External links[edit] "Yours Truly, Johnny Dollar Website" Jim Widner: "Yours Truly, Johnny Dollar: An Introduction" Debut Episode of Yours Truly Johnny Dollar Yours Truly, Johnny Dollar in The Internet Archive's Old-Time Radio Collection Thrilling Detective website: Johnny Dollar Listen to Yours Truly, Johnny Dollar on Outlaws Old Time Radio Corner Retrieved from "https://en.wikipedia.org/w/index.php?title=Yours_Truly,_Johnny_Dollar&oldid=811643091" Categories: 1949 radio dramas1949 radio programme debuts1962 radio programme endingsAmerican radio dramasFictional private investigators1940s American radio programs1950s American radio programs1960s American radio programsCBS Radio programsDetective radio programsHidden categories: Articles needing additional references from December 2010All articles needing additional referencesArticles that may contain original research from December 2010All articles that may contain original researchArticles lacking in-text citations from December 2010All articles lacking in-text citationsArticles with multiple maintenance issuesAll articles with unsourced statementsArticles with unsourced statements from August 2016All articles with minor POV problemsArticles with minor POV problems from March 2016All articles with specifically marked weasel-worded phrasesArticles with specifically marked weasel-worded phrases from March 2016Articles with specifically marked weasel-worded phrases from December 2010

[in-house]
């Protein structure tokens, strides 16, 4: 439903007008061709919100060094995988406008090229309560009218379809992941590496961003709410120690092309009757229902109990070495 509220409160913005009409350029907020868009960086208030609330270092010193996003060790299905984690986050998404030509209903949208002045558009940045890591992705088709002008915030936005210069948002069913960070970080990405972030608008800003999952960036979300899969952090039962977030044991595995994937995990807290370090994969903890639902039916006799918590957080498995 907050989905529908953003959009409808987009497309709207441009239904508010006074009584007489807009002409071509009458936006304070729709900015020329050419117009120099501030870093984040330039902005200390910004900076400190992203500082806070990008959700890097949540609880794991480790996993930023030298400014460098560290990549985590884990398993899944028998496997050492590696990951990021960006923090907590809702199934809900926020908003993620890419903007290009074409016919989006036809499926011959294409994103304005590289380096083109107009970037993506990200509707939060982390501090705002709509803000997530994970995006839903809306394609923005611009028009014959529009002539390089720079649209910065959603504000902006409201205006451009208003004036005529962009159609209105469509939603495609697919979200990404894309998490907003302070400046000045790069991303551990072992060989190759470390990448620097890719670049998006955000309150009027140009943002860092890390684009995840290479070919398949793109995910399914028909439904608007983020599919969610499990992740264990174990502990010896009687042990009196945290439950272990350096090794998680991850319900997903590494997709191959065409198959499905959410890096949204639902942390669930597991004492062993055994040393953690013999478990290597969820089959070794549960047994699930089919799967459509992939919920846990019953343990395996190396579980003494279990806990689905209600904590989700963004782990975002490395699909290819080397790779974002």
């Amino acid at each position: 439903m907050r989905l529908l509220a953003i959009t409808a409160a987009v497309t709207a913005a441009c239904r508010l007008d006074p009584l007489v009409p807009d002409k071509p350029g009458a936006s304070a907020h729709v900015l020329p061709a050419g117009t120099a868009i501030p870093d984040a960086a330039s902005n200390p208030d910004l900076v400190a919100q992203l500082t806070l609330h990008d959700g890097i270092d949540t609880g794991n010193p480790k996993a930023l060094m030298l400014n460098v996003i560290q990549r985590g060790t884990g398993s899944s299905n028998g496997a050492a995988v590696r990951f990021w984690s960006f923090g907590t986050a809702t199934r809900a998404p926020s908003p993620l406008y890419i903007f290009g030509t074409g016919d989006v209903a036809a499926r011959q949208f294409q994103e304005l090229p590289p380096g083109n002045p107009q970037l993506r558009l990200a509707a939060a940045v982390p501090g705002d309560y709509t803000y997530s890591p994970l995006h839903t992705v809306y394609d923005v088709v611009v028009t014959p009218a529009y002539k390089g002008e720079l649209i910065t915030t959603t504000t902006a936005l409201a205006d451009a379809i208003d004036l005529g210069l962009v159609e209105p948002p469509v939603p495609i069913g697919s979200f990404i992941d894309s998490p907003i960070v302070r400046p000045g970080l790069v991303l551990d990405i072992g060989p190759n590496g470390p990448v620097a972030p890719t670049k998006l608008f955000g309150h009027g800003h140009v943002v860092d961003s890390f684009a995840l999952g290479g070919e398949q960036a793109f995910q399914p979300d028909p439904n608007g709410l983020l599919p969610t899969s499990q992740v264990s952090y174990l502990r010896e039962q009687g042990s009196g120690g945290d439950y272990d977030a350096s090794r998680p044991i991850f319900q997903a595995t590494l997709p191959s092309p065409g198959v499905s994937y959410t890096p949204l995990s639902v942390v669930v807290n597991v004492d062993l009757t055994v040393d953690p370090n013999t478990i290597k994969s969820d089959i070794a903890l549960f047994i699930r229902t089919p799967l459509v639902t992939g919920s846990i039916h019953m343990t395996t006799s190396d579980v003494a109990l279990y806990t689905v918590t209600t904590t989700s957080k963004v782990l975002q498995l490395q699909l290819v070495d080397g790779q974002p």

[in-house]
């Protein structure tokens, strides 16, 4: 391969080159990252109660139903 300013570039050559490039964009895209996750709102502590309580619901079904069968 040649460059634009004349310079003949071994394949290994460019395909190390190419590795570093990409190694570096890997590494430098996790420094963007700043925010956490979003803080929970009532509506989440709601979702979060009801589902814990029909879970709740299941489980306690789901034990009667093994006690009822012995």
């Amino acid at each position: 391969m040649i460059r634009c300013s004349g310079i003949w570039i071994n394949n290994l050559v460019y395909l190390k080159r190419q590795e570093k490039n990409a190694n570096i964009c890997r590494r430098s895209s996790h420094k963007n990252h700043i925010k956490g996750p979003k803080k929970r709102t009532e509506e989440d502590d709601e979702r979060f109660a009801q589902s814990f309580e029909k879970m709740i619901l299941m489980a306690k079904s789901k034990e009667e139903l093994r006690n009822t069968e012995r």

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Johnny Dollar (musician)Talk:Yours Truly, Johnny DollarHelp:Maintenance Template RemovalWikipedia:VerifiabilityHelp:Introduction To Referencing With Wiki Markup/1Help:Maintenance Template RemovalWikipedia:No Original ResearchWikipedia:VerifiabilityWikipedia:Citing SourcesHelp:Maintenance Template RemovalWikipedia:Citing SourcesWikipedia:Citing SourcesWikipedia:WikiProject Fact And Reference CheckWikipedia:When To CiteHelp:Maintenance Template RemovalHelp:Maintenance Template RemovalRadio DramaCBS RadioPrivate InvestigatorBob Bailey (actor)Insurance InvestigationsWikipedia:Citation NeededList Of Yours Truly, Johnny Dollar EpisodesDick PowellCharles Russell (actor)Edmond O'BrienJohn Lund (actor)Richard Diamond, Private DetectivePhilip MarloweThe Adventures Of Sam SpadeBob Bailey (actor)Let George Do It (radio)Blake EdwardsVirginia GreggHarry BartellVic PerrinLawrence DobkinStacy HarrisParley BaerHoward McNearJohn DehnerBarney PhillipsAlan ReedJay NovelloHans ConriedFrank Nelson (actor)William ConradGloria BlondellBilly HalopI Love LucyVincent PriceHartford, ConnecticutWikipedia:Manual Of Style (words To Watch)Wikipedia:Avoid Weasel WordsWikipedia:No Original ResearchWikipedia:Manual Of Style/Words To WatchSuspense (radio Program)CBSGolden Age Of RadioNorth American Eastern Time ZoneCBS Radio Mystery TheaterDick PowellCharles Russell (actor)Edmond O'BrienJohn Lund (actor)Gerald MohrBob Bailey (actor)Bob And RayRay GouldingNational Iranian Radio & TelevisionThe Firesign TheatreMoonstone BooksÉric ThériaultDavid GallaherInternational Standard Book NumberSpecial:BookSources/9781135176846International Standard Book NumberSpecial:BookSources/9780786454242Newspapers.comOpen Access Publication – Free To ReadInternational Standard Book NumberSpecial:BookSources/0-19-507678-8International Standard Book NumberSpecial:BookSources/9780786474455International Standard Book NumberSpecial:BookSources/0-9714570-2-6Internet ArchiveOld-time RadioHelp:CategoryCategory:1949 Radio DramasCategory:1949 Radio Programme DebutsCategory:1962 Radio Programme EndingsCategory:American Radio DramasCategory:Fictional Private InvestigatorsCategory:1940s American Radio ProgramsCategory:1950s American Radio ProgramsCategory:1960s American Radio ProgramsCategory:CBS Radio ProgramsCategory:Detective Radio ProgramsCategory:Articles Needing Additional References From December 2010Category:All Articles Needing Additional ReferencesCategory:Articles That May Contain Original Research From December 2010Category:All Articles That May Contain Original ResearchCategory:Articles Lacking In-text Citations From December 2010Category:All Articles Lacking In-text CitationsCategory:Articles With Multiple Maintenance IssuesCategory:All Articles With Unsourced StatementsCategory:Articles With Unsourced Statements From August 2016Category:All Articles With Minor POV ProblemsCategory:Articles With Minor POV Problems From March 2016Category:All Articles With Specifically Marked Weasel-worded PhrasesCategory:Articles With Specifically Marked Weasel-worded Phrases From March 2016Category:Articles With Specifically Marked Weasel-worded Phrases From December 2010Discussion About Edits From This IP Address [n]A List Of Edits Made From This IP Address [y]View The Content Page [c]Discussion About The Content Page [t]Edit This Page [e]Visit The Main Page [z]Guides To Browsing WikipediaFeatured Content – The Best Of WikipediaFind Background Information On Current EventsLoad A Random Article [x]Guidance On How To Use And Edit WikipediaFind Out About WikipediaAbout The Project, What You Can Do, Where To Find ThingsA List Of Recent Changes In The Wiki [r]List Of All English Wikipedia Pages Containing Links To This Page [j]Recent Changes In Pages Linked From This Page [k]Upload Files [u]A List Of All Special Pages [q]Wikipedia:AboutWikipedia:General Disclaimer